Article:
Increased platelet adhesion and thrombus formation in a mouse model of Alzheimer's disease

Ilaria Canobbio, Caterina Visconte, Barbara Oliviero, Gianni Guidetti, Marta Zara, Giordano Pula, Mauro Torti

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Abstract

Vascular dysfunctions and Alzheimer's disease show significant similarities and overlaps. Cardiovascular risk factors (hypercholesterolemia, hypertension, obesity, atherosclerosis and diabetes) increase the risk of vascular dementia and Alzheimer's disease. Conversely, Alzheimer's patients have considerably increased predisposition of ischemic and hemorrhagic strokes. Platelets are major players in haemostasis and thrombosis and are involved in inflammation. We have investigated morphology and function of platelets in 3xTg-AD animals, a consolidate murine model for Alzheimer's disease. Platelets from aged 3xTg-AD mice are normal in number and glycoprotein expression, but adhere more avidly on matrices such as fibrillar collagen, von Willebrand factor, fibrinogen and amyloid peptides compared to platelets from age-matching wild type mice. 3xTg-AD washed platelets adherent to collagen also show increased phosphorylation of selected signaling proteins, including tyrosine kinase Pyk2, PI3 kinase effector Akt, p38MAP kinase and myosin light chain kinase, and increased ability to form thrombi under shear. In contrast, aggregation and integrin αIIbβ3 activation induced by several agonists in 3xTg-AD mice are similar to wild type platelets. These results demonstrated that Alzheimer's mutations result in a significant hyper-activated state of circulating platelets, evident with the progression of the disease.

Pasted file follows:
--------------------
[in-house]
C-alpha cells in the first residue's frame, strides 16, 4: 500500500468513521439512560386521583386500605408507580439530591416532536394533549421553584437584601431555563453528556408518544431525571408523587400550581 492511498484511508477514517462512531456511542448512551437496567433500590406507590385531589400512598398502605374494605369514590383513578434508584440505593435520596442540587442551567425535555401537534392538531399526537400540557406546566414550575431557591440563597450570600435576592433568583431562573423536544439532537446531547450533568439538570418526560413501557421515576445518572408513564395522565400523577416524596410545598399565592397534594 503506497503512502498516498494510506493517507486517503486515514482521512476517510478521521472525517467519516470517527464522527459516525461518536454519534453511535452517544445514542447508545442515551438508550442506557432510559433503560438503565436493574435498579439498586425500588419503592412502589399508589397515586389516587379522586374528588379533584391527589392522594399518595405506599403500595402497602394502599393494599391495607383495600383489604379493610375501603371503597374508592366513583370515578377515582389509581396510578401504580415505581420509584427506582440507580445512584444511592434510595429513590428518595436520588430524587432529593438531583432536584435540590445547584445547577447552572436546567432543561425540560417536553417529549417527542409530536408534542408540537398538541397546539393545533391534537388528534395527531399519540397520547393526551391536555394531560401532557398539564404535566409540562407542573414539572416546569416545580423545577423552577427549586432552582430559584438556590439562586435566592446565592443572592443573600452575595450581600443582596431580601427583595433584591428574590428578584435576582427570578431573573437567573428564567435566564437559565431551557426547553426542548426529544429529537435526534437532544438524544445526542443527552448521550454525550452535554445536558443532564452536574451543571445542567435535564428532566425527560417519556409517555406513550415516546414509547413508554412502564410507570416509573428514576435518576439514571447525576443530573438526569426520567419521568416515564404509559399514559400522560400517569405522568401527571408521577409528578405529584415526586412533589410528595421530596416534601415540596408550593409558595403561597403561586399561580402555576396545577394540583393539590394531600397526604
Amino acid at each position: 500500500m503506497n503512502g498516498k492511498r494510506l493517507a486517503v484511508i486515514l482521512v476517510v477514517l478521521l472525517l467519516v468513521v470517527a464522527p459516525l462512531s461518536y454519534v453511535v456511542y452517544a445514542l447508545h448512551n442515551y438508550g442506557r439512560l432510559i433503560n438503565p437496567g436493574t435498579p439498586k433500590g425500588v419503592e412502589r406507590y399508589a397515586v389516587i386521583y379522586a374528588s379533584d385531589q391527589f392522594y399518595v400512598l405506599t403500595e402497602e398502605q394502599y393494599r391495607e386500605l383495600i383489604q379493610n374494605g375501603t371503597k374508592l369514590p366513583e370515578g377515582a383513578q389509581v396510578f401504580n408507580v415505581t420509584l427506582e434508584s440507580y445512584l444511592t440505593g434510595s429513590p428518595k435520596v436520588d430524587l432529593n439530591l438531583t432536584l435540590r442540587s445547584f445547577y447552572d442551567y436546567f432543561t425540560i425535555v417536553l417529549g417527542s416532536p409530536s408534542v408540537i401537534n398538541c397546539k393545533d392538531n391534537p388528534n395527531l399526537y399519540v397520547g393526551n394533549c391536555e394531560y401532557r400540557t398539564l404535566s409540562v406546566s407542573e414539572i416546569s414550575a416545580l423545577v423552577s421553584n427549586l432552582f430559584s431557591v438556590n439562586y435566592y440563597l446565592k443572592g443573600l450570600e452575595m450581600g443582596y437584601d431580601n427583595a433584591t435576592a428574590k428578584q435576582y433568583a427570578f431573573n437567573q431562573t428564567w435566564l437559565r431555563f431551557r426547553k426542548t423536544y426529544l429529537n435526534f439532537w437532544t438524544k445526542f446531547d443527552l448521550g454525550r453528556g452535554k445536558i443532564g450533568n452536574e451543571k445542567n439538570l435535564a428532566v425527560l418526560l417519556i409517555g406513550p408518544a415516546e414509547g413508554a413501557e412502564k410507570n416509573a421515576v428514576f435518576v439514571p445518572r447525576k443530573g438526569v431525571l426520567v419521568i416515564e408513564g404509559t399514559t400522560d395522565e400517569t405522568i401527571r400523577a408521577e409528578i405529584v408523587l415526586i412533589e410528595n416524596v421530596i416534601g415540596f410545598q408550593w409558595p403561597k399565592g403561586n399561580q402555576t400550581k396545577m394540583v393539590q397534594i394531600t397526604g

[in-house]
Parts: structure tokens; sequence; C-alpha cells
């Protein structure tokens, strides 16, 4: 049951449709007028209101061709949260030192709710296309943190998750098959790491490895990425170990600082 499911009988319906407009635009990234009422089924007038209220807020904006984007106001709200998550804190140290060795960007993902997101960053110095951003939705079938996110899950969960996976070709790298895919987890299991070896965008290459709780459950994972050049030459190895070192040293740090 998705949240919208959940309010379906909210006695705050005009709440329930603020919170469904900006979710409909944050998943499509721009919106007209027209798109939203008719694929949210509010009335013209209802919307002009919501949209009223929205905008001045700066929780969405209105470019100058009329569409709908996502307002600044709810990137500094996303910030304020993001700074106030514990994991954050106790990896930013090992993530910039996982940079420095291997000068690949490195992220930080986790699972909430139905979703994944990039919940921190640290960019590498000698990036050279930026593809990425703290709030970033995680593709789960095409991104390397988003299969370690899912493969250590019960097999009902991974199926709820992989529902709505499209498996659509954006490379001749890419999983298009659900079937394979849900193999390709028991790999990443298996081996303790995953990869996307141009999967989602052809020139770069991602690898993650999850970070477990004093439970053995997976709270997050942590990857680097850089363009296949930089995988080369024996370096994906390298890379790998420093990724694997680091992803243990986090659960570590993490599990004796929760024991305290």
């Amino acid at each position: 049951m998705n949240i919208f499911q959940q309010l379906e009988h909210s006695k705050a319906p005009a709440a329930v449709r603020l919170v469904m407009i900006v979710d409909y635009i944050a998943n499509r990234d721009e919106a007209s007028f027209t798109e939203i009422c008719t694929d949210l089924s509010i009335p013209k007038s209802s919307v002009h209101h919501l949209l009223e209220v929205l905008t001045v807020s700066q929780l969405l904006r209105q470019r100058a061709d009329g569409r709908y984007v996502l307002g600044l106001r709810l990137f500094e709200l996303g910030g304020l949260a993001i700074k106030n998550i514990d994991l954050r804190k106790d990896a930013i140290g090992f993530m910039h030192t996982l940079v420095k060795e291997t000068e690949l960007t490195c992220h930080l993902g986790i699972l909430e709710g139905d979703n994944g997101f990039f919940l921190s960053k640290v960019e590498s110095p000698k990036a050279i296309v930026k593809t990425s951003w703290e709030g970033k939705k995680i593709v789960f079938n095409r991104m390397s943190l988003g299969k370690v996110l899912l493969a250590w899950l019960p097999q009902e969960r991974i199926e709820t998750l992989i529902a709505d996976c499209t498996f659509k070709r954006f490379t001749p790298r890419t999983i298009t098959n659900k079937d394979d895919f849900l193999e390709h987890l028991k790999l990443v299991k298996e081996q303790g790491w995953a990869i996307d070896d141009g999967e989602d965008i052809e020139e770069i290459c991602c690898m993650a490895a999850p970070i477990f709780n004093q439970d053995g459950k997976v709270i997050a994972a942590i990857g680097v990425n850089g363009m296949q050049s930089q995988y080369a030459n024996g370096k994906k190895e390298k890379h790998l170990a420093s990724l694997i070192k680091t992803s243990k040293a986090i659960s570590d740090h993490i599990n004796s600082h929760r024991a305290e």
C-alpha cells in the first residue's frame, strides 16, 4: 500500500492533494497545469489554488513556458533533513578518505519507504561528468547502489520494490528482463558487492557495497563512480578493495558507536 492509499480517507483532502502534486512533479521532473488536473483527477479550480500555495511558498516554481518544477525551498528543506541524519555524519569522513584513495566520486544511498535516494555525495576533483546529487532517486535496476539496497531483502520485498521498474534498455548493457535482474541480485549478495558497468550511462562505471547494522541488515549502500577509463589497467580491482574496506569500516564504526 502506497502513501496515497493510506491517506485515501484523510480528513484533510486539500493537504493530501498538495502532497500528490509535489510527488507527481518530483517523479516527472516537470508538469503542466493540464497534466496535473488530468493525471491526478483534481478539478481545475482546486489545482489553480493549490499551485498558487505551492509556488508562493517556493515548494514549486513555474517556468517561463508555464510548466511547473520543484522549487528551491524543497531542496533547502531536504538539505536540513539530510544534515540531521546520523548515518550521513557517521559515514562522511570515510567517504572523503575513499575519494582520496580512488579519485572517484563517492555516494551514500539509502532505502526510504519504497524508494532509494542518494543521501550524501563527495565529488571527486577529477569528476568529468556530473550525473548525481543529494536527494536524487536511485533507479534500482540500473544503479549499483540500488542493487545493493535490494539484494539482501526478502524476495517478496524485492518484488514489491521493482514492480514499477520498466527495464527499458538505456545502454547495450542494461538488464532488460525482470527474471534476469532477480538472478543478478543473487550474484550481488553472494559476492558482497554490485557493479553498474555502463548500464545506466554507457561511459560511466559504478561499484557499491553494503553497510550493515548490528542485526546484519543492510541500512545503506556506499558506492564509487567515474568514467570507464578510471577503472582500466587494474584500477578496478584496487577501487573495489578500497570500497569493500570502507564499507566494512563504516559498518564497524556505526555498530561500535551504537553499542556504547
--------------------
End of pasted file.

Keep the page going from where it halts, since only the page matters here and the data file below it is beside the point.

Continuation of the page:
Original languageEnglish
Pages (from-to)1863-1871
JournalCellular Signalling
Volume28
Issue number12
Early online date1 Sep 2016
DOIs
Publication statusPublished - Dec 2016

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    Canobbio, I., Visconte, C., Oliviero, B., Guidetti, G., Zara, M., Pula, G., & Torti, M. (2016). Increased platelet adhesion and thrombus formation in a mouse model of Alzheimer's disease. Cellular Signalling, 28(12), 1863-1871. https://doi.org/10.1016/j.cellsig.2016.08.017